From right: Rep. Jerrold Nadler, Gov. Andrew Cuomo, Sen. Chuck Schumer, Mayor Bill de Blasio and Sen. Kirsten Gillibrand hold a banner at the march against anti-Semitism in New York City, Jan. 5, 2020.
From right: Rep. Jerrold Nadler, Gov. Andrew Cuomo, Sen. Chuck Schumer, Mayor Bill de Blasio and Sen. Kirsten Gillibrand hold a banner at the march against anti-Semitism in New York City, Jan. 5, 2020. (John Lamparski/Echoes Wire/Barcroft Media via Getty Images via JTA)

In total, 63% of Jewish respondents reported that they had either witnessed or experienced anti-Semitism in the years since 2016.

(JTA) — An annual survey from the Anti-Defamation League found that a quarter of American Jews have personally experienced anti-Semitism in the past five years, and that most American Jews have witnessed anti-Semitic comments targeting others.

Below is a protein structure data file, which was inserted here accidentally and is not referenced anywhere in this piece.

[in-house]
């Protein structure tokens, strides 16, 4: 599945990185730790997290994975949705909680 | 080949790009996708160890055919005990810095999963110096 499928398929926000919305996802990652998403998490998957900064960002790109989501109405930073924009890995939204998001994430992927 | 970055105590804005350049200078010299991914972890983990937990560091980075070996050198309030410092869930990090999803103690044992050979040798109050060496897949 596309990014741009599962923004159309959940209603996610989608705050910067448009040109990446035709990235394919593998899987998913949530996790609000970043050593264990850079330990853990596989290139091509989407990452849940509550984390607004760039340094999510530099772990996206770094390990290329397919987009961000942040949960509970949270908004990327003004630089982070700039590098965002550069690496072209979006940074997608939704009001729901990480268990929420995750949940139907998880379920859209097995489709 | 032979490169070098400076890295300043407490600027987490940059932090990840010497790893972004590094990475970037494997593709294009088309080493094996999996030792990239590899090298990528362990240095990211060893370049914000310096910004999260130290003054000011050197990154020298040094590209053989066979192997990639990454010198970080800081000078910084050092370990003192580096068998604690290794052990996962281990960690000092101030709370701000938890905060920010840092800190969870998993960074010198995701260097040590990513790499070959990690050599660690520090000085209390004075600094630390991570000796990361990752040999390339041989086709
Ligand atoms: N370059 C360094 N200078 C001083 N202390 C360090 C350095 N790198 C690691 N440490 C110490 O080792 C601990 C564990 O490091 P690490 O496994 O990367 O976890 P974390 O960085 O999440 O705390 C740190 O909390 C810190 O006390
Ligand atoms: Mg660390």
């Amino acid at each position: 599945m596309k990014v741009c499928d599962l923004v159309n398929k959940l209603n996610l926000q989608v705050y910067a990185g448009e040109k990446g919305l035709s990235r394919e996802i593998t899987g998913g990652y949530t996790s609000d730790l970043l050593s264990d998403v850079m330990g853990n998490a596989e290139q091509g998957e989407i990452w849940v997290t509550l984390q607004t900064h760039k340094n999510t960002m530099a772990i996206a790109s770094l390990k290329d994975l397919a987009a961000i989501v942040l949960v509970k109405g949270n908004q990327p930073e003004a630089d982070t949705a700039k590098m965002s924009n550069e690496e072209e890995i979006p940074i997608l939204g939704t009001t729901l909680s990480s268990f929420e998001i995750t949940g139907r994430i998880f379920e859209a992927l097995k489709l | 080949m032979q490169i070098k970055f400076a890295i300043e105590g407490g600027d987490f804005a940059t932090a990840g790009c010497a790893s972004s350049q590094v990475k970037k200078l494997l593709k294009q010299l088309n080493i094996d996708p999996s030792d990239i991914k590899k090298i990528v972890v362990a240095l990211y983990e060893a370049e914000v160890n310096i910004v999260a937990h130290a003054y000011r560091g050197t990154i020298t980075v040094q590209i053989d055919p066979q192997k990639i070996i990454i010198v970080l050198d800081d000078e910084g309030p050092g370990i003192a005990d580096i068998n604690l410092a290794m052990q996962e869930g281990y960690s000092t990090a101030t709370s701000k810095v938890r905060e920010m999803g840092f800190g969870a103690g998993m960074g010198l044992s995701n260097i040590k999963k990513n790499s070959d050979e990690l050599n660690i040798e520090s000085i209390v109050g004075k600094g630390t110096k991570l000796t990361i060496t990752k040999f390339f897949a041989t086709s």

In that same time period, 9% of Jewish respondents said they have been the victim of an anti-Semitic physical attack.

In total, 63% of Jewish respondents reported that they had either witnessed or experienced anti-Semitism in the years since 2016, an increase from 54% last year. The survey was taken in early January and includes responses from 503 Jewish-American adults. The margin of error is 4.4%.

The proportion of Jews who said they have experienced anti-Semitism or been the victim of a physical attack are slightly higher than they were last year but are within the margin of error. Last year, 20% of Jews said they had experienced anti-Semitism over the past five years, while 5% reported being the victim of a physical attack.

In addition, 40% of respondents said they heard anti-Semitic comments directed at someone else over the past year. Some 59% of respondents said they feel Jews are less safe in the United States than they were a decade ago, similar to the figure from last year’s survey.

By Ben Sales

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